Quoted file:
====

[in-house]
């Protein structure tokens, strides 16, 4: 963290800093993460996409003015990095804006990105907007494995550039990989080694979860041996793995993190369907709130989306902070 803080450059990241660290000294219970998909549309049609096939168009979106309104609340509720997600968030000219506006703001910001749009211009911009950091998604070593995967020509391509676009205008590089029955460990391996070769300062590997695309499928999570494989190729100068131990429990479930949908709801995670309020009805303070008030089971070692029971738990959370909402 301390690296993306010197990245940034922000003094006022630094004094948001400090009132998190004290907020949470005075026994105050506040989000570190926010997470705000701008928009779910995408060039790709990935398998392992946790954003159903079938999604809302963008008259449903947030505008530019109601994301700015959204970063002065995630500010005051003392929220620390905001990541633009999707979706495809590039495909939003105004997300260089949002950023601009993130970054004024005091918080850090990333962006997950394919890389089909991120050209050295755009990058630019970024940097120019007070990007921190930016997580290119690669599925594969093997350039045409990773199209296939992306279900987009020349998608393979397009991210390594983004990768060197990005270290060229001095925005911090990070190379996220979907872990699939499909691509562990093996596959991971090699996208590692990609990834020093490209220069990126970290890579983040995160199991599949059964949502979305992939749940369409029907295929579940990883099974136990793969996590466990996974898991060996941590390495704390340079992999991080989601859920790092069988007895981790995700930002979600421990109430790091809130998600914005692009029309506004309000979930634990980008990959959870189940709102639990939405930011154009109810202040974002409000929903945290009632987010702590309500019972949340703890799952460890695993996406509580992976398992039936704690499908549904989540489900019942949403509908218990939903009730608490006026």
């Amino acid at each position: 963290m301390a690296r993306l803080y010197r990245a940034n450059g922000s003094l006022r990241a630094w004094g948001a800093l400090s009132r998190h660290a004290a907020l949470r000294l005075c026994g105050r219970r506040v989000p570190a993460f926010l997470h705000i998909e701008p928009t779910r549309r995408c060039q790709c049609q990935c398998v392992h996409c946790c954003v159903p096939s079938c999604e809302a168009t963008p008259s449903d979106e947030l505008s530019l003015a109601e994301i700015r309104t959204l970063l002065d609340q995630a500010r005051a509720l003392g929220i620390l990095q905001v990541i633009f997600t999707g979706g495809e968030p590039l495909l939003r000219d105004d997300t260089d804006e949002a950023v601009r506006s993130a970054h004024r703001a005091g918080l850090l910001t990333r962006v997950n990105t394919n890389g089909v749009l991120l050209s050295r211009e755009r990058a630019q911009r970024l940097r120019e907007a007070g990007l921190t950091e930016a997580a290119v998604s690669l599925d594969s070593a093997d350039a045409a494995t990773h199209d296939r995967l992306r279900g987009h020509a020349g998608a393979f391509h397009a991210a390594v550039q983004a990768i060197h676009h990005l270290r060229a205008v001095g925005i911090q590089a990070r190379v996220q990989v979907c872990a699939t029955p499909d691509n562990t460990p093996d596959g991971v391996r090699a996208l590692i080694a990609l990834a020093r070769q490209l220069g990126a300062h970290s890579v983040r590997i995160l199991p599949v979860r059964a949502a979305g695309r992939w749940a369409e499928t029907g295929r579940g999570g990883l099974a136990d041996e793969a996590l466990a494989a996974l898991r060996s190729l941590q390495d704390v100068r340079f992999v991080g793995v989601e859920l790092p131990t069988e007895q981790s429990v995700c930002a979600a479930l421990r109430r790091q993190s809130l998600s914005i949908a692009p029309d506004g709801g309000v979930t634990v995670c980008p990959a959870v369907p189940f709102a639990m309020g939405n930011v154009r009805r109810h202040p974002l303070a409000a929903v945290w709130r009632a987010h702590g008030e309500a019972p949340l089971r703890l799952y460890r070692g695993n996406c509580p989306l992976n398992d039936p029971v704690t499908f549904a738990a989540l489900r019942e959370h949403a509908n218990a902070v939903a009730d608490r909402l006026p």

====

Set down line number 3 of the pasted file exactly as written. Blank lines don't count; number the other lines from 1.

């Amino acid at each position: 963290m301390a690296r993306l803080y010197r990245a940034n450059g922000s003094l006022r990241a630094w004094g948001a800093l400090s009132r998190h660290a004290a907020l949470r000294l005075c026994g105050r219970r506040v989000p570190a993460f926010l997470h705000i998909e701008p928009t779910r549309r995408c060039q790709c049609q990935c398998v392992h996409c946790c954003v159903p096939s079938c999604e809302a168009t963008p008259s449903d979106e947030l505008s530019l003015a109601e994301i700015r309104t959204l970063l002065d609340q995630a500010r005051a509720l003392g929220i620390l990095q905001v990541i633009f997600t999707g979706g495809e968030p590039l495909l939003r000219d105004d997300t260089d804006e949002a950023v601009r506006s993130a970054h004024r703001a005091g918080l850090l910001t990333r962006v997950n990105t394919n890389g089909v749009l991120l050209s050295r211009e755009r990058a630019q911009r970024l940097r120019e907007a007070g990007l921190t950091e930016a997580a290119v998604s690669l599925d594969s070593a093997d350039a045409a494995t990773h199209d296939r995967l992306r279900g987009h020509a020349g998608a393979f391509h397009a991210a390594v550039q983004a990768i060197h676009h990005l270290r060229a205008v001095g925005i911090q590089a990070r190379v996220q990989v979907c872990a699939t029955p499909d691509n562990t460990p093996d596959g991971v391996r090699a996208l590692i080694a990609l990834a020093r070769q490209l220069g990126a300062h970290s890579v983040r590997i995160l199991p599949v979860r059964a949502a979305g695309r992939w749940a369409e499928t029907g295929r579940g999570g990883l099974a136990d041996e793969a996590l466990a494989a996974l898991r060996s190729l941590q390495d704390v100068r340079f992999v991080g793995v989601e859920l790092p131990t069988e007895q981790s429990v995700c930002a979600a479930l421990r109430r790091q993190s809130l998600s914005i949908a692009p029309d506004g709801g309000v979930t634990v995670c980008p990959a959870v369907p189940f709102a639990m309020g939405n930011v154009r009805r109810h202040p974002l303070a409000a929903v945290w709130r009632a987010h702590g008030e309500a019972p949340l089971r703890l799952y460890r070692g695993n996406c509580p989306l992976n398992d039936p029971v704690t499908f549904a738990a989540l489900r019942e959370h949403a509908n218990a902070v939903a009730d608490r909402l006026p």